Argentina issues long-awaited transfer pricing regulations

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EY Global

28 May 2020 PDF
Subject Tax Alert
Jurisdictions Argentina

On 15 May 2020, the Argentine Federal Tax Authorities (AFIP – Administración Federal de Ingresos Públicos) published, in the Official Gazette, General Resolution No. 4717 (GR 4717), containing the long-awaited regulations implementing the transfer pricing (TP) provisions enacted as part of the tax reform in December 2017. These rules mainly cover the TP compliance obligations for fiscal years ended December 2018 and onwards (including due dates and the creation of new returns). Those compliance obligations include the filing of the TP report (local file) and master file. Additionally, the regulations introduce definitions and requirements that will impact existing and future intercompany transactions involving Argentine companies. Multinational companies doing business in Argentina should review the new regulations and assess their intercompany transactions.

Compliance obligations and due dates

The TP report and master file were due beginning the week of 18 May 2020. GR 4717 extends the filing due dates for Form 2668, TP report, and the master file as follows:

  • For tax years ending December 2018 to May 2019, the due date is from 10 June to 14 June 2020.
  • For tax years ending June 2019 to November 2019, the due date is from 10 August to 14 August 2020.
  • For tax years ending December 2019 to April 2020, the due date is from 10 October to 14 October 2020.

After 2020, the filings will be due as follows:

  • Form 2668 and the TP report will be due from the 23rd to the 27th of the sixth month following the year-end.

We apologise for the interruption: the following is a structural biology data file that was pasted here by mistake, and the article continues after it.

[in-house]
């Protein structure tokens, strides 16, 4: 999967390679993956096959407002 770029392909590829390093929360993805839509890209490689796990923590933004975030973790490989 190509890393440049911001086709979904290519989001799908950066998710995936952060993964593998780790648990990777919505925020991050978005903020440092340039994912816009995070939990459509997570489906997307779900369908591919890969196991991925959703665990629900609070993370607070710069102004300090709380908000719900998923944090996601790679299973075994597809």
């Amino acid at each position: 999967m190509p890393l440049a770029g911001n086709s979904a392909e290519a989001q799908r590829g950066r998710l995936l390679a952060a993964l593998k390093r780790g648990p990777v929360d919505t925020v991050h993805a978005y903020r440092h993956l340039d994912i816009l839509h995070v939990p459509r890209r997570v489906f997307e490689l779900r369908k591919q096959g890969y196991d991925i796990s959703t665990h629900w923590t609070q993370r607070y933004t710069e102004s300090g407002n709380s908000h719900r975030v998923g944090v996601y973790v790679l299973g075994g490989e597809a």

• The master file will be due from the 23rd to the 27th of the 12th month following the year-end.

Taxpayers will have to report:

  • Cross-border transactions between Argentine residents and foreign related parties
  • Transactions between Argentine residents and independent parties located in “non-cooperating” jurisdictions or “low or no tax” jurisdictions
  • Import and export transactions conducted with independent parties for values exceeding ARS10 million (approximately US$143k) per tax year

The regulations include several rules to determine which transactions need to be reported and the information required for each of them. To determine whether a transaction has to be reported, taxpayers should consider certain factors, such as the amount of the transactions (stand-alone and aggregated) and whether they belong to an economic group subject to the filing of a master file or the country-by-country (CbC) report. Because of the low thresholds established in GR 4717 and the interaction of various regulations, it is highly likely that most Argentine entities conducting transactions with foreign related parties will be required to perform at least one of the following TP filings:

  • Form 2668 (including Form 4501 with the electronic signatures of the taxpayer’s representative, the Certified Public Accountant or economist authenticated by the local body governing the professional registry)
  • TP report
  • Master file

Filings related to the CbC report continue to be regulated through AFIP’s General Resolution 4130/2017.

Definitions and concepts applicable to the analysis of cross-border transactions